Correlated active clause coverage for cal() preconditions in Software Assign PDF417 in Software Correlated active clause coverage for cal() preconditions

Table 3.6. Correlated active clause coverage for cal() preconditions using barcode integration for software control to generate, create barcode pdf417 image in software applications. Web service m2 1 t t t F t t t t t pdf417 2d barcode for None t t t t t t t F t t t t t t t t t t t t F t t t t t t t t t t t t F t t t t t t t t t t t t F t t t t t t t t t t t t F t t t m2 12 m1 m2 d1 1 d1 31 d2 1 d2 31 t t t t t t t t t F t t y 1 t t t t t t t t t t F t y 10000 t t t t t t t t t t t F. m1 1 t t F t t t t t t t t t m1 12. 1. 2. 3.

4. 5. 6.

7. 8. 9 .

10. 11. 12.

. m1 1 = T m1 1 = F m1 Software pdf417 2d barcode 12 = F m2 1 = F m2 12 = F m1 m2 = F d1 1 = F d1 31 = F d2 1 = F d2 31 = F y 1=F y 10000 = F. T F t t t t t t t t t t Coverage Criteria We might try to satisfy t his requirement with only two tests, but some clauses are related and cannot both be false at the same time. For example, month1 cannot be less than 1 and greater than 12 at the same time. The true test for predicate coverage allows all clauses to be true, then we use the following tests to make each clause false: (month1 = 1, month2 = 2, day1 = 0, day2 = 0, year = 0) and (month1 = 13, month2 = 14, day1 = 32, day2 = 32, year = 10500).

We must rst nd how to make each clause determine the predicate to apply the ACC criteria. This turns out to be simple with disjunctive normal form predicates all we have to do is make each minor clause true. To nd the remaining tests, each other clause is made to be false in turn.

Therefore, CACC (also RACC and GACC) is satis ed by the tests that are speci ed in Table 3.6. (To save space, we use abbreviations of the variable names.

). EXERCISES Section 3.4. Consider the remove() met hod from the Java Iterator interface. The remove() method has a complex precondition on the state of the Iterator, and the programmer can choose to detect violations of the precondition and report them as IllegalStateException. 1.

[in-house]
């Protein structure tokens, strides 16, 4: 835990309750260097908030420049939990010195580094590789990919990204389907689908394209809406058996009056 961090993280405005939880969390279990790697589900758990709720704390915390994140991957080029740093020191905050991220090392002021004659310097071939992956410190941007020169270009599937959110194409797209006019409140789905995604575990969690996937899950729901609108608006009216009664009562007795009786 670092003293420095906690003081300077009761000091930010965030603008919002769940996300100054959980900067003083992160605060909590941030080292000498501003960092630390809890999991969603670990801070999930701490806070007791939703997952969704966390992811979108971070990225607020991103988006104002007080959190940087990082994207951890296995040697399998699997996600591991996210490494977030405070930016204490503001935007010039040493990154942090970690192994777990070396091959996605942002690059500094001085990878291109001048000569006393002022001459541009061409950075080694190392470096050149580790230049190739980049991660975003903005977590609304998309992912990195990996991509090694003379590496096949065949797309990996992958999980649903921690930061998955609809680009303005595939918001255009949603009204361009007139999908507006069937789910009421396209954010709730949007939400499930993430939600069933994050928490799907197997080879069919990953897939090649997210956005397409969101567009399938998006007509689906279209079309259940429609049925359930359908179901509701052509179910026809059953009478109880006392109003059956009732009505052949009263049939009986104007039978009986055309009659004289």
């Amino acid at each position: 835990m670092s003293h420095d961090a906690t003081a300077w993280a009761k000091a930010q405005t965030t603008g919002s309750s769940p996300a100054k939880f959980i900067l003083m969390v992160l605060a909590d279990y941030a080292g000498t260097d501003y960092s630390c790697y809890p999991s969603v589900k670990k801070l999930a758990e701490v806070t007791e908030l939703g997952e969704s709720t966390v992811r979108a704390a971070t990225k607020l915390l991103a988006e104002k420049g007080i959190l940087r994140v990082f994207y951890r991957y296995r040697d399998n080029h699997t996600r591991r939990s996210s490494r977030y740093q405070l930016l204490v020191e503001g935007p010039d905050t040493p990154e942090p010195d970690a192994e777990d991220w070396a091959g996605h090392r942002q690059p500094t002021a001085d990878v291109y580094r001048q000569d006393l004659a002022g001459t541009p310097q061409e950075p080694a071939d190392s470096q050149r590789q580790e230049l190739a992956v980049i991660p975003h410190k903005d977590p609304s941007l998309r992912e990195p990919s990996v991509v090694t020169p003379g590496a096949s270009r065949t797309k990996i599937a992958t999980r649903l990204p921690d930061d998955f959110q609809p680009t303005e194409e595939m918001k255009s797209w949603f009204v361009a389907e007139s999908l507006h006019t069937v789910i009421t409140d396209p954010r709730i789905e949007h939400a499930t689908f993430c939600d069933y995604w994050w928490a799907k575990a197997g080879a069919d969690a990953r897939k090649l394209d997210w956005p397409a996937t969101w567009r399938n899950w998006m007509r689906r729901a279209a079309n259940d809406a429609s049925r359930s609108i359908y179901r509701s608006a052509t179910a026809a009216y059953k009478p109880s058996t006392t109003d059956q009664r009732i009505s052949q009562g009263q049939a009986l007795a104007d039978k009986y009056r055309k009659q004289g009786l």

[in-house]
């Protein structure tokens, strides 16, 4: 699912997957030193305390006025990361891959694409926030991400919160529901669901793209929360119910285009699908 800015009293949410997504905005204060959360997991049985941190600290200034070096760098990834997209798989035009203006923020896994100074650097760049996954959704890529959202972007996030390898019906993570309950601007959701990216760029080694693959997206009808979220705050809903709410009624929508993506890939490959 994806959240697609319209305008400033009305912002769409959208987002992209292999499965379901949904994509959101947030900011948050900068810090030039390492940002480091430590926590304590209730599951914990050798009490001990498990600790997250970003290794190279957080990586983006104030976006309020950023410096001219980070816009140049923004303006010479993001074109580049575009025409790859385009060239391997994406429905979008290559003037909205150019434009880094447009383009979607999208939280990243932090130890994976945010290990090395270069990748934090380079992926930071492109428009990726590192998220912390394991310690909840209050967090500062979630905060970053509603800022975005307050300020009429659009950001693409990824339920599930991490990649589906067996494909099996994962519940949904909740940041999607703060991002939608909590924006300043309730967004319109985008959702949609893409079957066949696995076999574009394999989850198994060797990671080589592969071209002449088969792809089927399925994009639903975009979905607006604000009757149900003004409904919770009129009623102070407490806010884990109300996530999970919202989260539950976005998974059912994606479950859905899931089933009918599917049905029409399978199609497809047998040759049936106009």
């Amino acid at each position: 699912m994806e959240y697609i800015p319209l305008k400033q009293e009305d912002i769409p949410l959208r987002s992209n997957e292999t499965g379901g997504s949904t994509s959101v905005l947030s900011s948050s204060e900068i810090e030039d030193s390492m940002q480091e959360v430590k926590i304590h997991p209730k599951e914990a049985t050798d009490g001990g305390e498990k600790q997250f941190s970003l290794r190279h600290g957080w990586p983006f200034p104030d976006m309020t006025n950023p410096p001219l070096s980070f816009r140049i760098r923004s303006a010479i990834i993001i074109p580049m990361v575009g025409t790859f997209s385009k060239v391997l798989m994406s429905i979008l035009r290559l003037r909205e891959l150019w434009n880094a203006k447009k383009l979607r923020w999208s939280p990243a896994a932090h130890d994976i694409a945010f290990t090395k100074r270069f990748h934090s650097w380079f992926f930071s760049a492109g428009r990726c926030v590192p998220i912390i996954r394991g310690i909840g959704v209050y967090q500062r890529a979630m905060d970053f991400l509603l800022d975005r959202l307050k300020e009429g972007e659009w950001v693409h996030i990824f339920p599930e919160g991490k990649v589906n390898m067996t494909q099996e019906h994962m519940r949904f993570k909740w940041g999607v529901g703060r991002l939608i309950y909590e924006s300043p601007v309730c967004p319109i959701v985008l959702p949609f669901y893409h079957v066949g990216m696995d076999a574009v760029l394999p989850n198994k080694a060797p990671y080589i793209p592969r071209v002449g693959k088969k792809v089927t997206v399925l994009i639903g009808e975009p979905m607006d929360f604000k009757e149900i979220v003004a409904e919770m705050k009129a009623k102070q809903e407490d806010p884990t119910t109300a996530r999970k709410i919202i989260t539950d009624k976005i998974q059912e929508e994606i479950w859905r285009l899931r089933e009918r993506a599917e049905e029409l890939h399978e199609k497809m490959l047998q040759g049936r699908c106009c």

Formalize the precondition. 2. Find (or write) an implementation of an Iterator.

The Java Collection classes are a good place to search. 3. Develop and run CACC tests on the implementation.

. 3.5 LOGIC COVERAGE OF FINITE STATE MACHINES 2 discussed the applicat ion of graph coverage criteria to nite state machines (FSMs). Recall that FSMs are graphs with nodes that represent states and edges that represent transitions. Each transition has a pre-state and a post-state.

FSMs usually model behavior of the software and can be more or less formal and precise, depending on the needs and inclinations of the developers. This text views FSMs in the most generic way, as graphs. Differences in notations are considered only in terms of the effect they have on applying the criteria.

The most common way to apply logic coverage criteria to FSMs is to use logical expressions from the transitions as predicates. In the Elevator example in 2, the trigger and thus the predicate is openButton = pressed. Tests are created by applying the criteria from Section 3.

2 to these predicates. Consider the example in Figure 3.5.

This FSM models the behavior of the memory seat in a car (Lexus 2003 ES300). The memory seat has two con gurations for two separate drivers and controls the side mirrors (sideMirrors), the vertical height of the seat (seatBottom), the horizontal distance of the seat from the steering wheel (seatBack), and the lumbar support (lumbar). The intent is to remember the con gurations so that the drivers can conveniently switch con gurations with the press of a button.

Each state in the gure has a number for ef cient reference..
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